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title: 'The commoner. (Lincoln, Neb.) 1901-1923, March 08, 1901, Image 1',
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The Commoner .
VOL. "I. NO. 7.
LINCOLN, NEBRASKA, MARCH 8, (901.
$1.00 a Year
WilliaLm J, Bryan,
Editor and Proprietor.
The President an Emperor.
The Spooner amendment to the Army Appro
priation Bill vests in the President power and au
thority which can he exercised only by an emperor.
By voting down the amendments offered, the re
publicans placed themselves on record as in favor
of the exercise of arbitrary and imperial power
by the chief executive. No restrictions are placed
upon him and no time limit is fixed to his rule,
lie is supreme; he can appoint whomsoever he
pleases; he ca'n vest legislative, judicial and exec
utive power all in one person, and that person is
under no obligation to observe the Constitution in
dealing with Filipino subjects. And this is done
in the name of liberty! This is the policy of a
party which sprang into existence to apply the
Declaration of Independence to men entirely
black! History presents no instance of a trans
formation so sudden and complete.
The amendment reads:
AU military, civil and judicial powers necessary to
treaties concluded at Paris on the 10 th day of Decern-'
ber, 1898, and at Washington on the 7th. day of No
vember, 1900, shall until otherwise provided by Con
gress, be. vested in such manner as the President of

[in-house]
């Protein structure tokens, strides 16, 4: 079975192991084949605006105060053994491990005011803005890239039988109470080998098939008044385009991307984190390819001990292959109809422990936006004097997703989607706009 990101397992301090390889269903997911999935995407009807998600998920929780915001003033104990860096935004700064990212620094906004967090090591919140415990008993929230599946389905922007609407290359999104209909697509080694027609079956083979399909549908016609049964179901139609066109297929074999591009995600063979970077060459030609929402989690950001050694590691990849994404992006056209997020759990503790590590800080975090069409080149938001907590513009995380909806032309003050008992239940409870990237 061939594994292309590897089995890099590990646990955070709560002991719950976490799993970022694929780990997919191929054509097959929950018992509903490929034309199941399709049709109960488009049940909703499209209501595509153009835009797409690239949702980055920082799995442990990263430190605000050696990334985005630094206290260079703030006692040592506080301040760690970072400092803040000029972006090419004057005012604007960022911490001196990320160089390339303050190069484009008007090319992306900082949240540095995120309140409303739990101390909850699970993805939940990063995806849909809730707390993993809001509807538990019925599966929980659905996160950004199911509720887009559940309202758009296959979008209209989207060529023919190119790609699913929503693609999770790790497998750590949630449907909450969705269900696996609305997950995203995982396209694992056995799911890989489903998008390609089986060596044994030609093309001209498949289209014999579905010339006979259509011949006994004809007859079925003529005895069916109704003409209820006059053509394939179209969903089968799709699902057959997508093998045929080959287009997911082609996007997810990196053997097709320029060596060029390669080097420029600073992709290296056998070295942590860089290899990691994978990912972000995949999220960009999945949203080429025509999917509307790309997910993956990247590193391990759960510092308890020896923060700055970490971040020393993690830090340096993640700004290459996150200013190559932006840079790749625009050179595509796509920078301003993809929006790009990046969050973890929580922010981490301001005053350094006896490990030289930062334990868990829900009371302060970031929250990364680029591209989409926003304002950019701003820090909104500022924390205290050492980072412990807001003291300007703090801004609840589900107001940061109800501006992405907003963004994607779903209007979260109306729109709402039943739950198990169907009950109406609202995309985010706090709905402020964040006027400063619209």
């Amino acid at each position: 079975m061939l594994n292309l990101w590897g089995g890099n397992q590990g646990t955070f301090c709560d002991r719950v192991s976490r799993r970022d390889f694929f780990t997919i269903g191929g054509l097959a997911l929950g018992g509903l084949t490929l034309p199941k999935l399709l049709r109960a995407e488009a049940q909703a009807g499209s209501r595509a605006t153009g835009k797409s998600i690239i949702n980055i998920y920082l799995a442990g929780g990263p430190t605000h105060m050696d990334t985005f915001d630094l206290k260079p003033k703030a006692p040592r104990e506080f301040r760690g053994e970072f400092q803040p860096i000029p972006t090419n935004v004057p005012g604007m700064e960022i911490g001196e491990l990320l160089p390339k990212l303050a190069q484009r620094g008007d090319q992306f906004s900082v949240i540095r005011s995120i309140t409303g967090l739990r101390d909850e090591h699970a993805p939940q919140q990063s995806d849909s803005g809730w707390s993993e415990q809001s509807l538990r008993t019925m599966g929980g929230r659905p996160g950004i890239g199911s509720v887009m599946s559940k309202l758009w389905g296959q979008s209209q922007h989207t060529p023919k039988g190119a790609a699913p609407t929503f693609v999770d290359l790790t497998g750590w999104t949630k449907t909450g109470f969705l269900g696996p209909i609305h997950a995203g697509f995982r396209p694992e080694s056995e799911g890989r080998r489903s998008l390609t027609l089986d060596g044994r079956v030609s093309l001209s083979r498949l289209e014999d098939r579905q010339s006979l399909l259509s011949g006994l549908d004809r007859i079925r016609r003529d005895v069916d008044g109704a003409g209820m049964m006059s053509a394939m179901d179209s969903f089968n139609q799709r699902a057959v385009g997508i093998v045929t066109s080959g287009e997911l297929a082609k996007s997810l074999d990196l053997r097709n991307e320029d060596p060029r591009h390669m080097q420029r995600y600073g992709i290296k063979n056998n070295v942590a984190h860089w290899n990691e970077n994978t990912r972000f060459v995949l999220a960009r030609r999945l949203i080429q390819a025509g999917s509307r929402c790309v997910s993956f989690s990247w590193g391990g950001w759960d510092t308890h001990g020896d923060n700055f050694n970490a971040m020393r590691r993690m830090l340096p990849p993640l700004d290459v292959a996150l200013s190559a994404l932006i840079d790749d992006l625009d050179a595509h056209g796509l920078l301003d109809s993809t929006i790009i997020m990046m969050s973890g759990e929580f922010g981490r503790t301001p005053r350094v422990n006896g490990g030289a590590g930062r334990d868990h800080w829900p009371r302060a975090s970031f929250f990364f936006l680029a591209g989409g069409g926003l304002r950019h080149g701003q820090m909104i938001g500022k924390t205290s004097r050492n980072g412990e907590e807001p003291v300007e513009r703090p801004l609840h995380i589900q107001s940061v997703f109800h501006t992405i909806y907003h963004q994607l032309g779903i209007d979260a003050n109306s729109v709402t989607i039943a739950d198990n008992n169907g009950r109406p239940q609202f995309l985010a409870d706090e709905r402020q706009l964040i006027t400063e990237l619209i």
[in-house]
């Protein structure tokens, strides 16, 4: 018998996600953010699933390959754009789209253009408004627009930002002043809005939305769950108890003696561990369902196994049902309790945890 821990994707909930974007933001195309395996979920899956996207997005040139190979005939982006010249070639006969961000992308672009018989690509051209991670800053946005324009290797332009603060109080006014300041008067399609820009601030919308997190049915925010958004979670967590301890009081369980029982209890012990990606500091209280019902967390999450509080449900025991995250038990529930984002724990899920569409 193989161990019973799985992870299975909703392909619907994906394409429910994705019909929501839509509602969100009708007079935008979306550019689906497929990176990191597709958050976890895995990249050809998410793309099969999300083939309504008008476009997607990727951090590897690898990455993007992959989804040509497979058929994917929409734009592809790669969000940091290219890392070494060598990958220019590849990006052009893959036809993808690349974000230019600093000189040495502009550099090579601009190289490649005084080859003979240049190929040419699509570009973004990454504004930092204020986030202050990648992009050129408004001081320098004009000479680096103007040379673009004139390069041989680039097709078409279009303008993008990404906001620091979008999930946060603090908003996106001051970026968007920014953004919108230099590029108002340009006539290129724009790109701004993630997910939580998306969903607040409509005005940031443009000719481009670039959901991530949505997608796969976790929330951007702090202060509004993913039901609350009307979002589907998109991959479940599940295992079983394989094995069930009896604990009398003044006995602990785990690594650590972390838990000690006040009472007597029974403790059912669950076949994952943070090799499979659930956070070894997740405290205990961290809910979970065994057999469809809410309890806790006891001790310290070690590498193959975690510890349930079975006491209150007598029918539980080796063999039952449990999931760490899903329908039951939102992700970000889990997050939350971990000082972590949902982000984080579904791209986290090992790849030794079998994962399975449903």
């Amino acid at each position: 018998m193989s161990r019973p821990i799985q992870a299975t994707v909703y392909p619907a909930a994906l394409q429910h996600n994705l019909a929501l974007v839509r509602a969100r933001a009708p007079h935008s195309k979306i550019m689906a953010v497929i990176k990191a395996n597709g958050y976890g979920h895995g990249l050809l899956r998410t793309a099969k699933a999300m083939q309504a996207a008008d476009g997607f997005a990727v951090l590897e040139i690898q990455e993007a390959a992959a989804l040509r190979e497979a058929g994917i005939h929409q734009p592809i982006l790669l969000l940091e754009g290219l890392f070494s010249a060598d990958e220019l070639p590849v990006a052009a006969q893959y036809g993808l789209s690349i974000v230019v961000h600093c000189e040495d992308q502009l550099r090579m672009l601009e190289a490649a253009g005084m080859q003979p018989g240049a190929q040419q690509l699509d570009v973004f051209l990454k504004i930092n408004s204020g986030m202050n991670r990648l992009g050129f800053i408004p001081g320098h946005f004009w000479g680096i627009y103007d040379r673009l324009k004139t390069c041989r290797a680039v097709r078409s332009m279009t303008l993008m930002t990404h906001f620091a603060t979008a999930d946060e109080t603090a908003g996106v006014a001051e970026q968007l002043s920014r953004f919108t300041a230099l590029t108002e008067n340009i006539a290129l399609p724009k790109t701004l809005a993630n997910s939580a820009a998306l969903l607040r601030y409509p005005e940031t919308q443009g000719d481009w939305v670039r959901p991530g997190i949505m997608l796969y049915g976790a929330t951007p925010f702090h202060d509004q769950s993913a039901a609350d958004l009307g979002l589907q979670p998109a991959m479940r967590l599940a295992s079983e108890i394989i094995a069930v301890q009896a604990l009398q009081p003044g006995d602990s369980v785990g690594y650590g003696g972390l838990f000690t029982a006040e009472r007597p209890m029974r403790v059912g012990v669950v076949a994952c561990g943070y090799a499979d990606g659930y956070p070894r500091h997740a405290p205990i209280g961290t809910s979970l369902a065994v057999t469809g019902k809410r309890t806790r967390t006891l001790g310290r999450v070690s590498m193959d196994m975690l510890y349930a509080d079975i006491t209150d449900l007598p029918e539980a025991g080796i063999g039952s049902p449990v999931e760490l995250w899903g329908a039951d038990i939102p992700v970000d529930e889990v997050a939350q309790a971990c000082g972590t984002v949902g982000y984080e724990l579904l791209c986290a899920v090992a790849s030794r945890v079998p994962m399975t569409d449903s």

the United States shall direct for the establishment
of civil government and ior maintaining and protect
ing the inhabitants of said islands in the free enjoy
. ment of their liberty, property and religion.
Provided, that all franchises granted under the
authority hereof shall contain a reservation of the
right to alter, amend or repeal the same.
Until a permanent government shall have been
established in said islands full reports shall be made
to Congress on or before the first day of each regular
session of all legislative acts and proceedings of the
temporary government instituted under the provisions
hereof and full reports of the acts and doings of said
government and as to the condition of the archipel
ago and of its people shall be made to the President,
including all information which may be useful to the
Congress in providing a more permanent government.
Provided, that no sale or lease or other disposi
tion of the public lands or the timber thereon, or the
mining rights therein shall be made, and provided
further that no franchise shall be granted which is
not approved by the President of the United States
and is not, in his judgment, clearly necessary for the
immediate government of the islands and indispensa
ble for the interest of the people thereof, and which
cannot, without great public mischief, be postponed
until the establishment of permanent civil govern
ment; and all such franchises shall terminate one
year after the establishment of such permanent civil
The provisions in regard to franchises are of